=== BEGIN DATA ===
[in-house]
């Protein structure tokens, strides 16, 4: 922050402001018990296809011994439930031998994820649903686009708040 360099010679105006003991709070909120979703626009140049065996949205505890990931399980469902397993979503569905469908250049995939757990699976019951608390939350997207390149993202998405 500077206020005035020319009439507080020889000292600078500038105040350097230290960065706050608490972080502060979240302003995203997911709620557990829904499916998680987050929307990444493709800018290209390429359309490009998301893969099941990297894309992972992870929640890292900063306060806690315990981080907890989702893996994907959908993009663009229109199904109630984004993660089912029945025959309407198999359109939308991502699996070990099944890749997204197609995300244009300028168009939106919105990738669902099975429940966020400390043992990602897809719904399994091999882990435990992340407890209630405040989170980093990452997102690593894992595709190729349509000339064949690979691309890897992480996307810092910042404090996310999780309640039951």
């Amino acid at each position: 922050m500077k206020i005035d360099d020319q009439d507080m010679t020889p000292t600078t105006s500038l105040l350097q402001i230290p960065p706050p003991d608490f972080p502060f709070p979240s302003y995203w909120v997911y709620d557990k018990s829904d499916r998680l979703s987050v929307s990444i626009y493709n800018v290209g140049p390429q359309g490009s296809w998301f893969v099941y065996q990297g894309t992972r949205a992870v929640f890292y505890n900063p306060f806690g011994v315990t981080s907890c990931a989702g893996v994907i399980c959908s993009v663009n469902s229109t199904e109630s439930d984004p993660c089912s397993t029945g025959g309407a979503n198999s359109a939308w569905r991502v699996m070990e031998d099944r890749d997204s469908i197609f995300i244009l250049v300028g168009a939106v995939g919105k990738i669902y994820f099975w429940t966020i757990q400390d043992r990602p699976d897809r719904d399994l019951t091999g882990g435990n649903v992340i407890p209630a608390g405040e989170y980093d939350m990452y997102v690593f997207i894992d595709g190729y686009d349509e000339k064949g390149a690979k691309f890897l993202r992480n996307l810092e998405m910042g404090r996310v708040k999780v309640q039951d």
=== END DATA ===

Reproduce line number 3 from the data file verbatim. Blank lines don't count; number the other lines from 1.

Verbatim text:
């Amino acid at each position: 922050m500077k206020i005035d360099d020319q009439d507080m010679t020889p000292t600078t105006s500038l105040l350097q402001i230290p960065p706050p003991d608490f972080p502060f709070p979240s302003y995203w909120v997911y709620d557990k018990s829904d499916r998680l979703s987050v929307s990444i626009y493709n800018v290209g140049p390429q359309g490009s296809w998301f893969v099941y065996q990297g894309t992972r949205a992870v929640f890292y505890n900063p306060f806690g011994v315990t981080s907890c990931a989702g893996v994907i399980c959908s993009v663009n469902s229109t199904e109630s439930d984004p993660c089912s397993t029945g025959g309407a979503n198999s359109a939308w569905r991502v699996m070990e031998d099944r890749d997204s469908i197609f995300i244009l250049v300028g168009a939106v995939g919105k990738i669902y994820f099975w429940t966020i757990q400390d043992r990602p699976d897809r719904d399994l019951t091999g882990g435990n649903v992340i407890p209630a608390g405040e989170y980093d939350m990452y997102v690593f997207i894992d595709g190729y686009d349509e000339k064949g390149a690979k691309f890897l993202r992480n996307l810092e998405m910042g404090r996310v708040k999780v309640q039951d």